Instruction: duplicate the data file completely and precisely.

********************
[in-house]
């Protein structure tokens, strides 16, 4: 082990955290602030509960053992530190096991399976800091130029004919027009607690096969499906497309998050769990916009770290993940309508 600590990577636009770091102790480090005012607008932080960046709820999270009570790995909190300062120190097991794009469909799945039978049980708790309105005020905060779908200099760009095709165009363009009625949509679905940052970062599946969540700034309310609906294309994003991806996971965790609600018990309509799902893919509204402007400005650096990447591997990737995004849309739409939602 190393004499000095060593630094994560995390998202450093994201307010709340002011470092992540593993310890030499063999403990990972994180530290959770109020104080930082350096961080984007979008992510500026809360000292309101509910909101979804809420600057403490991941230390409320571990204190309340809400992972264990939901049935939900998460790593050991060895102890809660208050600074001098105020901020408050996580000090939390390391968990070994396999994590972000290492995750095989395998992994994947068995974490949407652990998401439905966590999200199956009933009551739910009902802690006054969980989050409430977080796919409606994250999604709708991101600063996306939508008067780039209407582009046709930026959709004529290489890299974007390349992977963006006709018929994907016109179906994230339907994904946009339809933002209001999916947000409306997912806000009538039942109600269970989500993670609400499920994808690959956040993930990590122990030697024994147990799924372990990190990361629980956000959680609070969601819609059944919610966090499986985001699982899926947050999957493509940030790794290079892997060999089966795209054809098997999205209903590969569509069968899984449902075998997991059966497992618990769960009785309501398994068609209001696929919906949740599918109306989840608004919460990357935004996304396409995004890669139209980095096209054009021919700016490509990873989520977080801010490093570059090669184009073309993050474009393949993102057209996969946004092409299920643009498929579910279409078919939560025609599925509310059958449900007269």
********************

[in-house]
């Protein structure tokens, strides 16, 4: 082990955290602030509960053992530190096991399976800091130029004919027009607690096969499906497309998050769990916009770290993940309508 600590990577636009770091102790480090005012607008932080960046709820999270009570790995909190300062120190097991794009469909799945039978049980708790309105005020905060779908200099760009095709165009363009009625949509679905940052970062599946969540700034309310609906294309994003991806996971965790609600018990309509799902893919509204402007400005650096990447591997990737995004849309739409939602 190393004499000095060593630094994560995390998202450093994201307010709340002011470092992540593993310890030499063999403990990972994180530290959770109020104080930082350096961080984007979008992510500026809360000292309101509910909101979804809420600057403490991941230390409320571990204190309340809400992972264990939901049935939900998460790593050991060895102890809660208050600074001098105020901020408050996580000090939390390391968990070994396999994590972000290492995750095989395998992994994947068995974490949407652990998401439905966590999200199956009933009551739910009902802690006054969980989050409430977080796919409606994250999604709708991101600063996306939508008067780039209407582009046709930026959709004529290489890299974007390349992977963006006709018929994907016109179906994230339907994904946009339809933002209001999916947000409306997912806000009538039942109600269970989500993670609400499920994808690959956040993930990590122990030697024994147990799924372990990190990361629980956000959680609070969601819609059944919610966090499986985001699982899926947050999957493509940030790794290079892997060999089966795209054809098997999205209903590969569509069968899984449902075998997991059966497992618990769960009785309501398994068609209001696929919906949740599918109306989840608004919460990357935004996304396409995004890669139209980095096209054009021919700016490509990873989520977080801010490093570059090669184009073309993050474009393949993102057209996969946004092409299920643009498929579910279409078919939560025609599925509310059958449900007269």